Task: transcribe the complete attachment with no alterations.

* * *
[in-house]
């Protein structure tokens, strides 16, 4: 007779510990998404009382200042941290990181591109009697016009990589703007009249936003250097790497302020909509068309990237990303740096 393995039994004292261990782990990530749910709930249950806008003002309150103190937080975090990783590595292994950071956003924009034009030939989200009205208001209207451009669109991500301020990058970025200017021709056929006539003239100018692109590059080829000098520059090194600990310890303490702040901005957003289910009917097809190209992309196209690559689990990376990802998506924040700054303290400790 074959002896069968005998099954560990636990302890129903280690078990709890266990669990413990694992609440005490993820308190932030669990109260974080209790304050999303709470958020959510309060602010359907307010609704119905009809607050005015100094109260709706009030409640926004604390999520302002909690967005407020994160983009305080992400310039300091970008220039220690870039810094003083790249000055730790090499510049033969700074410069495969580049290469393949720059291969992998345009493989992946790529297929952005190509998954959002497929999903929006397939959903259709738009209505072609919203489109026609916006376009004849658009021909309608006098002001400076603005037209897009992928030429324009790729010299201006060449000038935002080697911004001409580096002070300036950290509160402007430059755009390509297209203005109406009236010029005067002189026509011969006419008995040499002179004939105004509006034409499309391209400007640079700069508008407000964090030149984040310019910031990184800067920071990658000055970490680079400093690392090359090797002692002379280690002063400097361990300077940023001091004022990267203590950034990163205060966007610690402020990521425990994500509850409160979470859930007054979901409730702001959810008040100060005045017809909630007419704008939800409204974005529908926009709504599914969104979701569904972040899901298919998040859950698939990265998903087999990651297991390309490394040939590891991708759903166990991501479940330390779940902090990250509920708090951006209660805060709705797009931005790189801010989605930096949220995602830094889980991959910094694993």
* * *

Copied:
[in-house]
């Protein structure tokens, strides 16, 4: 007779510990998404009382200042941290990181591109009697016009990589703007009249936003250097790497302020909509068309990237990303740096 393995039994004292261990782990990530749910709930249950806008003002309150103190937080975090990783590595292994950071956003924009034009030939989200009205208001209207451009669109991500301020990058970025200017021709056929006539003239100018692109590059080829000098520059090194600990310890303490702040901005957003289910009917097809190209992309196209690559689990990376990802998506924040700054303290400790 074959002896069968005998099954560990636990302890129903280690078990709890266990669990413990694992609440005490993820308190932030669990109260974080209790304050999303709470958020959510309060602010359907307010609704119905009809607050005015100094109260709706009030409640926004604390999520302002909690967005407020994160983009305080992400310039300091970008220039220690870039810094003083790249000055730790090499510049033969700074410069495969580049290469393949720059291969992998345009493989992946790529297929952005190509998954959002497929999903929006397939959903259709738009209505072609919203489109026609916006376009004849658009021909309608006098002001400076603005037209897009992928030429324009790729010299201006060449000038935002080697911004001409580096002070300036950290509160402007430059755009390509297209203005109406009236010029005067002189026509011969006419008995040499002179004939105004509006034409499309391209400007640079700069508008407000964090030149984040310019910031990184800067920071990658000055970490680079400093690392090359090797002692002379280690002063400097361990300077940023001091004022990267203590950034990163205060966007610690402020990521425990994500509850409160979470859930007054979901409730702001959810008040100060005045017809909630007419704008939800409204974005529908926009709504599914969104979701569904972040899901298919998040859950698939990265998903087999990651297991390309490394040939590891991708759903166990991501479940330390779940902090990250509920708090951006209660805060709705797009931005790189801010989605930096949220995602830094889980991959910094694993």